Inside Don Johnson's Time on ‘Miami Vice’ and His Thoughts on the Show’s Impact
“Miami Vice” is often considered one of the most influential TV series in history, and Don Johnson, who portrayed James “Sonny” Crockett, is responsible for it.
Several aspects of the show, which aired from September 1984 to January 1990, became pop culture icons, including the music used on the episodes (they even released three soundtrack albums) and the fashion trends.
Don Johnson Florida, November 1986 | Source: Getty Images
Don Johnson’s time on “Miami Vice”
Don’s character was an undercover detective who lived on a houseboat and had a pet alligator named Elvis. If that wasn’t cool enough, his style was so unique that he became a style icon.
How he learned that he had gotten the part
One of the things he said was that he had shot five pilots for Brando Tartikoff, who was the president of NBC, but none of them got picked up.
When the pilot for “Miami Vice” got pushed, Don considered that it was not worth it worrying about it anymore.
However, when he was sail-fishing with Allman Brothers’ Dickie Betts in Miami, he got a call from his agent telling him that Brandon wanted to see him again.
After that, he auditioned as Sonny Crockett next to a few actors who wanted the role of Ricardo Tubbs. Finally, Philip Michael Thomas got in the room, and their chemistry was undeniably good, so he got the part.
His initial thoughts on Miami
Don also admitted that his first impression of Miami was not as positive as expected. In the early 80s, when they started working on “Miami Vice,” the “drug flow was just insane.”
“We were shooting the pilot in a house down in Liberty City/Overtown. And the  Miami riots broke out,” the actor said. “We had to shut down production because they were afraid for our lives.”
Adding aspects of his personality to Sonny Crockett
He pointed out that there is a lot of Don Johnson in Sonny Crockett because he was “a child of the streets” who knew how things were run. He considers that he gave his part a “certain authenticity about how it goes down.”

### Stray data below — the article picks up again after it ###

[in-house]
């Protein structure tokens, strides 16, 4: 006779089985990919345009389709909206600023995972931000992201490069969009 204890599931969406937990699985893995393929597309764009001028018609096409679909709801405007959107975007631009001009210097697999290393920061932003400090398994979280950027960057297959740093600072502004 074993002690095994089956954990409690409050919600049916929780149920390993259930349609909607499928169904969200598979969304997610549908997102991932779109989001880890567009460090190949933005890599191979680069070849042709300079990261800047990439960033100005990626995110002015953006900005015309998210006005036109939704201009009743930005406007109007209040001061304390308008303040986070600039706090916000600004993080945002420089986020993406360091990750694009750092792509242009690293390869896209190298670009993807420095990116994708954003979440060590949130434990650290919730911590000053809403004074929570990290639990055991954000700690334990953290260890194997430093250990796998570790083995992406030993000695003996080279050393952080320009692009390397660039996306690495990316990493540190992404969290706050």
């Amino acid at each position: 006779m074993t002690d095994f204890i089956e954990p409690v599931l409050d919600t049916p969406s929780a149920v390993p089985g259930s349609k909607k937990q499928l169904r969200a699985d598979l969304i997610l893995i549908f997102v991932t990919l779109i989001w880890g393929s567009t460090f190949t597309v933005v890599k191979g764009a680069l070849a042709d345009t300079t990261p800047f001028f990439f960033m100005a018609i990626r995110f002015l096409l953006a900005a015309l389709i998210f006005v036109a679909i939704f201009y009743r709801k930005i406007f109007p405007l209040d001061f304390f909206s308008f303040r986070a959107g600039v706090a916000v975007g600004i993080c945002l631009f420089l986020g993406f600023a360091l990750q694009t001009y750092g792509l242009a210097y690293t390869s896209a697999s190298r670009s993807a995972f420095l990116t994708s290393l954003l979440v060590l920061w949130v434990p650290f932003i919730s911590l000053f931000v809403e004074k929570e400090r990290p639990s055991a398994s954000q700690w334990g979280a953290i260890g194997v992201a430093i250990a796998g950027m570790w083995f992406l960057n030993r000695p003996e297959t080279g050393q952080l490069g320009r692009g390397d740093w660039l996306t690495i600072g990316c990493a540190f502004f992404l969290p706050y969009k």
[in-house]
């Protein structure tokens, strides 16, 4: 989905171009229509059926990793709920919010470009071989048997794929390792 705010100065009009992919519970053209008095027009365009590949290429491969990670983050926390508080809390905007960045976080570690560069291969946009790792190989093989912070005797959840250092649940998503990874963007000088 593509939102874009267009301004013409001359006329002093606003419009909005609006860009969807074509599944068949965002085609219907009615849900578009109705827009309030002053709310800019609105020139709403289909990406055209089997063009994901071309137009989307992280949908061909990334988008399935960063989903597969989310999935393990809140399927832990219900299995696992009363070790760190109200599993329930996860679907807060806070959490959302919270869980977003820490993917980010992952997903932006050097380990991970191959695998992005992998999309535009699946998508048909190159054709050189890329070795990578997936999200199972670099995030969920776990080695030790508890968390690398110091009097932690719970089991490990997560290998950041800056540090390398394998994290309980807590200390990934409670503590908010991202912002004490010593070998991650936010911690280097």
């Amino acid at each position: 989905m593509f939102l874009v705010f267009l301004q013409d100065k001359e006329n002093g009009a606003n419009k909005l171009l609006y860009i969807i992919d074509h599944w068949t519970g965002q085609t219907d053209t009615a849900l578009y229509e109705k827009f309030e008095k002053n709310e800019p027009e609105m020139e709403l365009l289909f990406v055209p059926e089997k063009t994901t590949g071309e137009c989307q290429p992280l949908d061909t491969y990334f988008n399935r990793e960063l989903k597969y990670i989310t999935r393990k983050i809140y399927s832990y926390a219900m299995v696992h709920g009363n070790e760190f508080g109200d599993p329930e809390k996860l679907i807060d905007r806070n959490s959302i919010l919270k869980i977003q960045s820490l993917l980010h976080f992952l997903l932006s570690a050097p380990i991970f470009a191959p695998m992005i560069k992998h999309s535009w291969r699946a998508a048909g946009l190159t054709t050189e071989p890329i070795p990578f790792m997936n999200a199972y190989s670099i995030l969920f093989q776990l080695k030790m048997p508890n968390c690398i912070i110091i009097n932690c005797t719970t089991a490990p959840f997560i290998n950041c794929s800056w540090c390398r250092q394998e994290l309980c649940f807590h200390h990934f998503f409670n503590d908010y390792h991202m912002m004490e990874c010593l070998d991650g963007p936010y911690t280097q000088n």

Sonny Crocket, on the other hand, also influenced his real persona, especially in fashion. Don confessed that he took what he was given to wear and “turned it into my style.”
He said, for instance, that he didn’t wear socks because it was too hot to do it. Apart from that, he looked as if he slept in his clothes for an unspoken element that was evident:
“The stubble was born out of the character because it was intimated that he had been up partying with drug dealers for two or three days at a time,” he said.
The aspect he loved the most about the show
Don also pointed out that the thing he liked the most about “Miami Vice” was how malleable it was as they could go anywhere with it and do anything.
Finally, he said that it was hard to find a show without seeing some influence from “Miami Vice,” listing the music or cinematography as two commonly used aspects of it.
When the show came to its end, Don kept himself active in the entertainment industry, taking roles in films such as “Harley Davidson and the Marlboro Man,” “Goodbye Lover,” and “Django Unchained.”
The latest movie he worked on was “Knives Out,” a black comedy-mystery released earlier this year.
Don Johnson on May 6, 2018 in Westwood, California | Source: Getty Images
Apart from that, he took minor roles on TV shows before landing the role of Captain Nash Bridges in the CBS show “Nash Bridges.”
His most recent role on a series is Chief Judd Crawford on the upcoming superhero drama “Watchmen,” which is set to premiere on October 20, 2019.